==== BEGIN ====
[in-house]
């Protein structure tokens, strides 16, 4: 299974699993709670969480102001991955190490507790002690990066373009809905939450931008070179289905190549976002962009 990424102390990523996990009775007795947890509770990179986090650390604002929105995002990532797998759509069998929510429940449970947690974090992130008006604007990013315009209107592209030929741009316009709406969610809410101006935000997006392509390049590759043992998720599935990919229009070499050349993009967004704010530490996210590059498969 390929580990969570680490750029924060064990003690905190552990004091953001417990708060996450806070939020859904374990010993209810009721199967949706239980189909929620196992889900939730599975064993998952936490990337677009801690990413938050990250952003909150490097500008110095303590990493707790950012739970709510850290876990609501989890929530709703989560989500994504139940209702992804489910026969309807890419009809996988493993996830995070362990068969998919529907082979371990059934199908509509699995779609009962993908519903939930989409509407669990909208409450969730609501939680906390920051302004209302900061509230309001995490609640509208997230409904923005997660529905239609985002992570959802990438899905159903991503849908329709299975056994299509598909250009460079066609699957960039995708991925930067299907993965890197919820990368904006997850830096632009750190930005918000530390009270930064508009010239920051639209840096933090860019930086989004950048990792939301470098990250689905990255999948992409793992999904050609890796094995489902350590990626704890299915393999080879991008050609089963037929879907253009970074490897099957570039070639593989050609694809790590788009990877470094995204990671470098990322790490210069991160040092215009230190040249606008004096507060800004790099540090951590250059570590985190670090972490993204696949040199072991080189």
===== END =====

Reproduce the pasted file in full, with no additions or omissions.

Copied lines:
[in-house]
């Protein structure tokens, strides 16, 4: 299974699993709670969480102001991955190490507790002690990066373009809905939450931008070179289905190549976002962009 990424102390990523996990009775007795947890509770990179986090650390604002929105995002990532797998759509069998929510429940449970947690974090992130008006604007990013315009209107592209030929741009316009709406969610809410101006935000997006392509390049590759043992998720599935990919229009070499050349993009967004704010530490996210590059498969 390929580990969570680490750029924060064990003690905190552990004091953001417990708060996450806070939020859904374990010993209810009721199967949706239980189909929620196992889900939730599975064993998952936490990337677009801690990413938050990250952003909150490097500008110095303590990493707790950012739970709510850290876990609501989890929530709703989560989500994504139940209702992804489910026969309807890419009809996988493993996830995070362990068969998919529907082979371990059934199908509509699995779609009962993908519903939930989409509407669990909208409450969730609501939680906390920051302004209302900061509230309001995490609640509208997230409904923005997660529905239609985002992570959802990438899905159903991503849908329709299975056994299509598909250009460079066609699957960039995708991925930067299907993965890197919820990368904006997850830096632009750190930005918000530390009270930064508009010239920051639209840096933090860019930086989004950048990792939301470098990250689905990255999948992409793992999904050609890796094995489902350590990626704890299915393999080879991008050609089963037929879907253009970074490897099957570039070639593989050609694809790590788009990877470094995204990671470098990322790490210069991160040092215009230190040249606008004096507060800004790099540090951590250059570590985190670090972490993204696949040199072991080189």